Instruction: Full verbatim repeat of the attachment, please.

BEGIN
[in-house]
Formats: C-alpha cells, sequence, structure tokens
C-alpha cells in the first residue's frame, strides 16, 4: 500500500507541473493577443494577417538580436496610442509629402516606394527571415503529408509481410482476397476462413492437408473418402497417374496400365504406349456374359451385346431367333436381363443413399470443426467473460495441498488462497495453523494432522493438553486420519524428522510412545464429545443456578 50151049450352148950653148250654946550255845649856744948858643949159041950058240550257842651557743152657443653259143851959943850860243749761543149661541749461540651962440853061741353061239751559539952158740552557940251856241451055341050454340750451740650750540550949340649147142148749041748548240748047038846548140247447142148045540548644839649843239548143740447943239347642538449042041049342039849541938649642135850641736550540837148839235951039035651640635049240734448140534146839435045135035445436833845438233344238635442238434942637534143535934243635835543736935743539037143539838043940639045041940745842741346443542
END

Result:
[in-house]
Formats: C-alpha cells, sequence, structure tokens
C-alpha cells in the first residue's frame, strides 16, 4: 500500500507541473493577443494577417538580436496610442509629402516606394527571415503529408509481410482476397476462413492437408473418402497417374496400365504406349456374359451385346431367333436381363443413399470443426467473460495441498488462497495453523494432522493438553486420519524428522510412545464429545443456578 50151049450352148950653148250654946550255845649856744948858643949159041950058240550257842651557743152657443653259143851959943850860243749761543149661541749461540651962440853061741353061239751559539952158740552557940251856241451055341050454340750451740650750540550949340649147142148749041748548240748047038846548140247447142148045540548644839649843239548143740447943239347642538449042041049342039849541938649642135850641736550540837148839235951039035651640635049240734448140534146839435045135035445436833845438233344238635442238434942637534143535934243635835543736935743539037143539838043940639045041940745842741346443542